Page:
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Coronavirus

Zoom reaps coronavirus boon as outbreak drives telework demand

Video conference provider 'never thought about monetizing' the pandemic

Video conferencing service provider Zoom has experienced record usage the past month as companies turn to remote working due to coronavirus outbreak.    © Reuters

SAN JOSE, U.S. -- Zoom, the videoconferencing service provider, reported better-than-expected quarterly results on Wednesday as well as a surge in user numbers due to the coronavirus outbreak, making it one of the few listed companies to see a boost from the ongoing crisis.

The San Jose, California-based company has seen its share price rise more than 70% this year to $116.80 just before its latest quarterly results on Wednesday, after debuting on Nasdaq last April at $62 per share.

The share price rise was boosted partly by expectations that the outbreak will drive higher demand for video conferencing service due to more people working from home and in-person meetings being canceled in affected regions.

For the quarter ended Jan. 31, Zoom recorded a total revenue of $188.3 million, up 78% on the year and bringing the total for fiscal 2020 to $622.7 million, up 88% from last year.

Those figures do not fully reflect the impact of the outbreak on Zoom's business, however, since the results are only through January. Investors and analysts expect results for the current quarter to reveal the fuller picture.

At the same time, Zoom has already gained more users in 2020 than in all of 2019, according to a Bernstein research report published on Feb. 26. Bernstein estimated the company added 2.22 million monthly active users in the past two months, while in 2019 it added 1.99 million in total.

Management did not disclose exact numbers of recent new users, but said they believe the outbreak will lead more companies to adopt remote working, which will benefit Zoom's business in the long term.

"Due to the coronavirus, we have already seen significant usage of our platform and accordingly we will expand our capacity to meet the increased demands of both paid and free users," Zoom CEO Eric Yuan said in the earnings call.

"At this moment, we are laser focused on offering the best service to the people in the world. We never even thought about, you know, monetizing [the outbreak] because it's not our focus, it is not important," Yuan added.

As the coronavirus spreads around the world, Zoom said it has seen a pattern of growing new users in countries following the outbreak, with a surge in demand from China and other Asian countries last month, to more recent upticks in Europe and the U.S.

The company has removed the 40-minute limit on group meetings for free users in China, and said its products have been particularly welcomed by health and educational institutions in the country.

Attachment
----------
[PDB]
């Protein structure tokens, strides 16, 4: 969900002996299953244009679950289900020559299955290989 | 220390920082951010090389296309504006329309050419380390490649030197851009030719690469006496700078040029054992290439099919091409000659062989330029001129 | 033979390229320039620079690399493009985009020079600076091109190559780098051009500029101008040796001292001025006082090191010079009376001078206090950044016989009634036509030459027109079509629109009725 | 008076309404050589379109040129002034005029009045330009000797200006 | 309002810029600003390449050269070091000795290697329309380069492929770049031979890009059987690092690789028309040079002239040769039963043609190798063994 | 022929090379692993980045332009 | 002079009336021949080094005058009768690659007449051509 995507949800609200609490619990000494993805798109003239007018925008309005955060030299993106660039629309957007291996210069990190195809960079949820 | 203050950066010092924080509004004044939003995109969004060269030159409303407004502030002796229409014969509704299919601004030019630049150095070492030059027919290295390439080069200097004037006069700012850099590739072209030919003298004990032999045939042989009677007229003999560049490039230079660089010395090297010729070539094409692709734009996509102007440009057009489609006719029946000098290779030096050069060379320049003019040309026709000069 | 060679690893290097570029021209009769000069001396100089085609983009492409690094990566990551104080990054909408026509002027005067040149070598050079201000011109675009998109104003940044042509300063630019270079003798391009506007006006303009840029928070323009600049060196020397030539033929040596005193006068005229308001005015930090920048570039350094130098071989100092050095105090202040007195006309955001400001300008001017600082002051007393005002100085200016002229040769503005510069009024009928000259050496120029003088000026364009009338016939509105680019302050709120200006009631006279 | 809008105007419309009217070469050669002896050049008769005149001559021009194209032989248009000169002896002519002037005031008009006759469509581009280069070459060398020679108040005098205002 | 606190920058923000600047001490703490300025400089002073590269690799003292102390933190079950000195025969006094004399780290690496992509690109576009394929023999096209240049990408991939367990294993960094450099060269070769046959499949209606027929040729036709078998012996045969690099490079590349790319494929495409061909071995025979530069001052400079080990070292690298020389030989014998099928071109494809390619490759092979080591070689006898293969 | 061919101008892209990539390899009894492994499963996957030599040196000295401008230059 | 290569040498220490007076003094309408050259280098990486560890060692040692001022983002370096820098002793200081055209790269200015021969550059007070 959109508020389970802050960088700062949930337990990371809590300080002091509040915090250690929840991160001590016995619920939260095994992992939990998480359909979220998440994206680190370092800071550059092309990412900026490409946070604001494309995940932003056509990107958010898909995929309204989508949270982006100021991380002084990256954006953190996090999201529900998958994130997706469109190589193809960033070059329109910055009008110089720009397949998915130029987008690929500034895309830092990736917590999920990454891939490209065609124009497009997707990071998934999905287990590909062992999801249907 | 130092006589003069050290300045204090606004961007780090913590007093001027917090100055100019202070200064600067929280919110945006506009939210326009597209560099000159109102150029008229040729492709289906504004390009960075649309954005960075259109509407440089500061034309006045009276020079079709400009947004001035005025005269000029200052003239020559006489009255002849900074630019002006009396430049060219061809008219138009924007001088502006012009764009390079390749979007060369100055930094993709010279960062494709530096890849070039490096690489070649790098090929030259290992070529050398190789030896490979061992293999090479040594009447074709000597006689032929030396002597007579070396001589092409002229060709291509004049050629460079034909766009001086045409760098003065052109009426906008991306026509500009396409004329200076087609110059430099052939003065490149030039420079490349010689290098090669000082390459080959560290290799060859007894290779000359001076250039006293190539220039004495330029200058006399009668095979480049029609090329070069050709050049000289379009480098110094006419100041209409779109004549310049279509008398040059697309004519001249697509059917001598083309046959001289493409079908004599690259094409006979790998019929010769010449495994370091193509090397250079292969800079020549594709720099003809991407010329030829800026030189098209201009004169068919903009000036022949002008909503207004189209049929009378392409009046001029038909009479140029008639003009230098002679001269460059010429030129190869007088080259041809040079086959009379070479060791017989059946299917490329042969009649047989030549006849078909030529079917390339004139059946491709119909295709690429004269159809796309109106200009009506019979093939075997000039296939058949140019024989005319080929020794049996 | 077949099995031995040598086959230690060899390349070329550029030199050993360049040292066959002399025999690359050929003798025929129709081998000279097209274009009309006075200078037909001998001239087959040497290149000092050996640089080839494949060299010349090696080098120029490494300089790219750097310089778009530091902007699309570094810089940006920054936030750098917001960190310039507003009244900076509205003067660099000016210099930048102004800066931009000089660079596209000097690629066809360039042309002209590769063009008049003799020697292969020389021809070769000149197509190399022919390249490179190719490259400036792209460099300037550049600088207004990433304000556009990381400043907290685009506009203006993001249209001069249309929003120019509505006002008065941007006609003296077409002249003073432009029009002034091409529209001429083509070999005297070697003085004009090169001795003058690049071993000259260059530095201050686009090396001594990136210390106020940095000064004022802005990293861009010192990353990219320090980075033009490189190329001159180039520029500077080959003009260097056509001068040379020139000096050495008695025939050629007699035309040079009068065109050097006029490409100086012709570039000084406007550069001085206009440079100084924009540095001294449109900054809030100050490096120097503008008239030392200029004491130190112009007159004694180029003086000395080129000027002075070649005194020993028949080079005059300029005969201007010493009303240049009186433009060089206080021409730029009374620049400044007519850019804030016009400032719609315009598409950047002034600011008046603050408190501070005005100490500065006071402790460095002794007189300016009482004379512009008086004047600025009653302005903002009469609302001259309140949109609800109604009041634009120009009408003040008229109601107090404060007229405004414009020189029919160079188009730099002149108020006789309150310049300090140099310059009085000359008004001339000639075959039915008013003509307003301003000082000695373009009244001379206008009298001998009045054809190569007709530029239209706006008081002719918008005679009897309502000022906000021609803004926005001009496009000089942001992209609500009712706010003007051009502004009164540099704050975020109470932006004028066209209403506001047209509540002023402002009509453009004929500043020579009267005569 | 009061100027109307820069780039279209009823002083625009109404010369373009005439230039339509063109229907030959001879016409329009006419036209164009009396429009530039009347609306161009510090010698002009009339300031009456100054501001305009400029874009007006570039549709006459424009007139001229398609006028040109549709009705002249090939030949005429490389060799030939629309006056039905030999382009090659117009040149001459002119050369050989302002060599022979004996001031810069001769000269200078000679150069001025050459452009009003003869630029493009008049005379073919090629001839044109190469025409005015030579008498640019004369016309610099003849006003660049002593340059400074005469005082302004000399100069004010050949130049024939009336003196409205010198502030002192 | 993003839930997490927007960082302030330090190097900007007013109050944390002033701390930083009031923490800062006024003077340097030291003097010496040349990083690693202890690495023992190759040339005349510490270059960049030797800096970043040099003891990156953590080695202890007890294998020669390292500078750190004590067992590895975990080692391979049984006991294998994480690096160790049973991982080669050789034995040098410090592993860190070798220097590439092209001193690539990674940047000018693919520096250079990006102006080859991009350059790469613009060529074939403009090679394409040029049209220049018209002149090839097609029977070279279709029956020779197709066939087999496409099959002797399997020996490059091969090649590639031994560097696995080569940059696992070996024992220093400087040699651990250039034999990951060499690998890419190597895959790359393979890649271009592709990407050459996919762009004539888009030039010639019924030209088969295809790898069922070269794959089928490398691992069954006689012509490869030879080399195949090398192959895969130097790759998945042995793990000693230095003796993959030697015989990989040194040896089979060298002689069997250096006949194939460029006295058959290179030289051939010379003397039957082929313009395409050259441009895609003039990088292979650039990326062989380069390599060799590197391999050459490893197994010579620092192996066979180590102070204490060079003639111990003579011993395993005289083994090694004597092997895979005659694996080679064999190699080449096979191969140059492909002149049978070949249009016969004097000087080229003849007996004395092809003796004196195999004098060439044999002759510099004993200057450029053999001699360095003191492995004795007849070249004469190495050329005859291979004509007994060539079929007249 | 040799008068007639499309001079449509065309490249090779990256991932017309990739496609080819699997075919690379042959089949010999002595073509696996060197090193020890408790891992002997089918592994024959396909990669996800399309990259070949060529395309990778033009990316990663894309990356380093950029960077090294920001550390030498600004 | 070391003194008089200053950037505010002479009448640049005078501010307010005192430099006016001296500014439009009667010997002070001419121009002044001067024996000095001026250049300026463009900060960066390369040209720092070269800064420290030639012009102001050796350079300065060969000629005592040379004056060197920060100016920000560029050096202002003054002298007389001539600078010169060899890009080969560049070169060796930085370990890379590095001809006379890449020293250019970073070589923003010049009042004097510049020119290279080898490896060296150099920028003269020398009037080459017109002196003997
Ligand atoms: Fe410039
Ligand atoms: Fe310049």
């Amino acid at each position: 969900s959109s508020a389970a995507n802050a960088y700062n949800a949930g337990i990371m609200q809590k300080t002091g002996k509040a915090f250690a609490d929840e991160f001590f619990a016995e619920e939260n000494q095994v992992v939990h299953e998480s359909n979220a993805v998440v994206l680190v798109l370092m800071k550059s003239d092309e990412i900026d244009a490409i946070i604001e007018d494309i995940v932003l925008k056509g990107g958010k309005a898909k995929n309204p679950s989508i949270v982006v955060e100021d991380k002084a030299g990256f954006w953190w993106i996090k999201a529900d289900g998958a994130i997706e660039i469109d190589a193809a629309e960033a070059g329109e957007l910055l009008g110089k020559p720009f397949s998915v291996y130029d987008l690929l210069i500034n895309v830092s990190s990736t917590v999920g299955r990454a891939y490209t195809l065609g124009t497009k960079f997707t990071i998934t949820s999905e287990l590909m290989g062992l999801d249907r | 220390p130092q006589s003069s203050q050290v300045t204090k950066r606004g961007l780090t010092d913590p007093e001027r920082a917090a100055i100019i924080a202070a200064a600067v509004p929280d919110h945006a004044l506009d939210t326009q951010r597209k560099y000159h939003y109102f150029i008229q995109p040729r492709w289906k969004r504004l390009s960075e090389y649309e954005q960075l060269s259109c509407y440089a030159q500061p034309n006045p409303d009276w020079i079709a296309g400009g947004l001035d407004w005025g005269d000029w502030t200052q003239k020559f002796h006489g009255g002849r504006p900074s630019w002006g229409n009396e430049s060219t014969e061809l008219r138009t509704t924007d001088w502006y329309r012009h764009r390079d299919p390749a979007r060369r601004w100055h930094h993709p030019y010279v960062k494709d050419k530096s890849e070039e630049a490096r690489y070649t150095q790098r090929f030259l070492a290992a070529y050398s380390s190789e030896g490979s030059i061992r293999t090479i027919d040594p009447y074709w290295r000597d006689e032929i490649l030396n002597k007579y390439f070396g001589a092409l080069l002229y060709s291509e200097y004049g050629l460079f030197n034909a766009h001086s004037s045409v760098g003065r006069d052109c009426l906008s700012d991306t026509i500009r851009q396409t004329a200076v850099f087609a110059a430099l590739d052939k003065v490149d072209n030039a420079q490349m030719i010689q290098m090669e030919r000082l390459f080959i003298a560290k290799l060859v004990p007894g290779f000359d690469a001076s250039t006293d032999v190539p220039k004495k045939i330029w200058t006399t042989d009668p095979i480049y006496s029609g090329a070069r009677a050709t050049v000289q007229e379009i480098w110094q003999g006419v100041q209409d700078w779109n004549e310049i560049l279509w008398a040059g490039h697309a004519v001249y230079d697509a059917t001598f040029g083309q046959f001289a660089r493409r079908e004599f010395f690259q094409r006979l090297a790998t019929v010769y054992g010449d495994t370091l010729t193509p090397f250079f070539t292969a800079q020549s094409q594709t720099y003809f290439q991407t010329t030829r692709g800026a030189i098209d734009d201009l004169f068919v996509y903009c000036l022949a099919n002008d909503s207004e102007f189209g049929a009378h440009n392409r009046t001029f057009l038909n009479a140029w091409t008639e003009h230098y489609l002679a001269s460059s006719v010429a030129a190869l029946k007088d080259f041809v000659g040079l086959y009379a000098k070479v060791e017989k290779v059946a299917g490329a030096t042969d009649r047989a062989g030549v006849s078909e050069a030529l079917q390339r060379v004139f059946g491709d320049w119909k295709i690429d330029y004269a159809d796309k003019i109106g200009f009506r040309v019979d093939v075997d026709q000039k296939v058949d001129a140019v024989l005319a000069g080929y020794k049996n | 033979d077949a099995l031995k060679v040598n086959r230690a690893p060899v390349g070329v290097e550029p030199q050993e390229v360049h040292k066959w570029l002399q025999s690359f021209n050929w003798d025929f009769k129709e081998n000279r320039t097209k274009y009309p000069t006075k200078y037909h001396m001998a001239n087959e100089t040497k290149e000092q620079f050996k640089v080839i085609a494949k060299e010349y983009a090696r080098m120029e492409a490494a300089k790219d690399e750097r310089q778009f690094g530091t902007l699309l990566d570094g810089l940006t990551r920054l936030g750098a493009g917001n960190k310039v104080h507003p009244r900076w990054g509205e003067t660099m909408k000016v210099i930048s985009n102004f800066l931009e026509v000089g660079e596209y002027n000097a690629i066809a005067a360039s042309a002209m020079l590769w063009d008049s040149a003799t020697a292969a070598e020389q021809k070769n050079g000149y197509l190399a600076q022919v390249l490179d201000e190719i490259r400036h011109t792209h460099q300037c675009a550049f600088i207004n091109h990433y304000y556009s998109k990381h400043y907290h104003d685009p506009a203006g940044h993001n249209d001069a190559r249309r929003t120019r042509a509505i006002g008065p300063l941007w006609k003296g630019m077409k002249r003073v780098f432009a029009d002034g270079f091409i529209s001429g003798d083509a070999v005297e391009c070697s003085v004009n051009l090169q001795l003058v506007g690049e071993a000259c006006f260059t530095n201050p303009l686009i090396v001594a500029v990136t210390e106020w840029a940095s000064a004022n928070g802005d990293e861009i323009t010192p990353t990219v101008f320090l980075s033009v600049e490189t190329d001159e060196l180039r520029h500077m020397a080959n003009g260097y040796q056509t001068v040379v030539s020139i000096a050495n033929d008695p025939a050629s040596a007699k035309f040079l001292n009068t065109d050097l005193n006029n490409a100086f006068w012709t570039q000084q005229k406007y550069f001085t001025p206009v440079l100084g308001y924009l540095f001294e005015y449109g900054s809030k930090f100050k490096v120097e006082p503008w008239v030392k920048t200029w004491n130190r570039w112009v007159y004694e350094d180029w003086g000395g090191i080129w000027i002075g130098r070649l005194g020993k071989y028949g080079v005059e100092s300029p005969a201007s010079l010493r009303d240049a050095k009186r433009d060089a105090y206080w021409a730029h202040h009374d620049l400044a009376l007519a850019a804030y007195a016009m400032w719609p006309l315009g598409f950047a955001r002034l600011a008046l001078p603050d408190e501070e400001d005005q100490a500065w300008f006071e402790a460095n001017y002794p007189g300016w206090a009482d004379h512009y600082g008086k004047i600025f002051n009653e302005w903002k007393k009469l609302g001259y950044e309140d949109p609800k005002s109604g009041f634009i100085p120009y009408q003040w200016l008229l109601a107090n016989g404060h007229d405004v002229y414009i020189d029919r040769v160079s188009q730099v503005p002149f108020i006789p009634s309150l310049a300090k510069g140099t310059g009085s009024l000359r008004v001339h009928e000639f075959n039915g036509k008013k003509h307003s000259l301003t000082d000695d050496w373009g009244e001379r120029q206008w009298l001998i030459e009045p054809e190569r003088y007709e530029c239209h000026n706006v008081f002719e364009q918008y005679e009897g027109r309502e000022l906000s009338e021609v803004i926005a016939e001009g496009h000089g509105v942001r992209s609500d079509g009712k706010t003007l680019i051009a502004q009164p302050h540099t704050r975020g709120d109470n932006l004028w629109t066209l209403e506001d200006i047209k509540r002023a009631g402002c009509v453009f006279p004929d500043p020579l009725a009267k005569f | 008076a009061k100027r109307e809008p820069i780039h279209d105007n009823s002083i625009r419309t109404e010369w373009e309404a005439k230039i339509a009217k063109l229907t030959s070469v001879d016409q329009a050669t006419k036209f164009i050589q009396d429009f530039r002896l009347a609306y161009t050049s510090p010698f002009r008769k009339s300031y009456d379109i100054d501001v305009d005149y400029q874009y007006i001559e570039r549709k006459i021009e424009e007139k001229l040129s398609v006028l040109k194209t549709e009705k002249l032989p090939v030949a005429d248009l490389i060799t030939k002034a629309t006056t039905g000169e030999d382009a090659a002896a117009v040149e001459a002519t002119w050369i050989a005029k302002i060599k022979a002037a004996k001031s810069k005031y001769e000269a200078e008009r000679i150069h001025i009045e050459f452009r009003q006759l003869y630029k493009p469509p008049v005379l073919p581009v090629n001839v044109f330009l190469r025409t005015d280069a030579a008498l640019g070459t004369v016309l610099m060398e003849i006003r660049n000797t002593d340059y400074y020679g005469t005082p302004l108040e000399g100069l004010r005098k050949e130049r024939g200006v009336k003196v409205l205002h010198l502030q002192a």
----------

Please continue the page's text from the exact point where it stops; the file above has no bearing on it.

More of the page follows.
"In China, health care workers and those in stressful conditions in affected areas are able to connect live on video with a therapist [via Zoom]," Yuan said.

"In this critical time, I want to say, empathy, humanity, and support for each other is more important than revenue, than growth," he added.

But even though Zoom's earnings beat the consensus forecast by Wall Street analysts, the company's shares slide more than 10% in extended trading hours due to a lower-than-expected guidance for the current quarter and fiscal 2021, which ends next January.

Zoom is now expecting the total revenue for the three months end April to be between $199 million and $201 million and full-year revenue for the current fiscal year to jump more than 45% year over year to be between $905 million and $915 million.

"We have definitely seen an uptick in usage, but a lot of that is on the free side so it's very early to tell whether or not that's going to convert long term into paying customers," said Zoom CFO Kelly Steckelberg.

Because of the additional investment in building capacity to ensure Zoom can support the surge in usage amid the outbreak, "we are seeing impact on our gross margins, which is why we're guiding you towards the lower end of our range" for the fiscal year, Steckelberg added.

However, "even if the majority of incremental new users spawned by coronavirus concerns are only using the free version with no intention of becoming paying customers, Zoom could still see a substantial uplift in paying customers and future revenue from those who do choose to upgrade to a paid version," said Bernstein analyst Zane Chrane in a research note sent to clients.

Zoom's share is uniquely positioned to benefit from the surge of video conferencing demand during the outbreak as there are not many listed companies in this particular sector, according to Brad Gastwirth, chief technology strategist at Wedbush Securities.

"Given we are at the beginning of the outbreak here in the U.S., I wouldn't be surprised to see more telecommuting, more employees working from home, and more virtual business taking place, if the virus outbreak continues to get worse here," said Gastwirth.

"Cisco's WebEx part or Microsoft Team will benefit, but that's only a portion of their business, and there are not that many pure players [like Zoom] in the field," he added.

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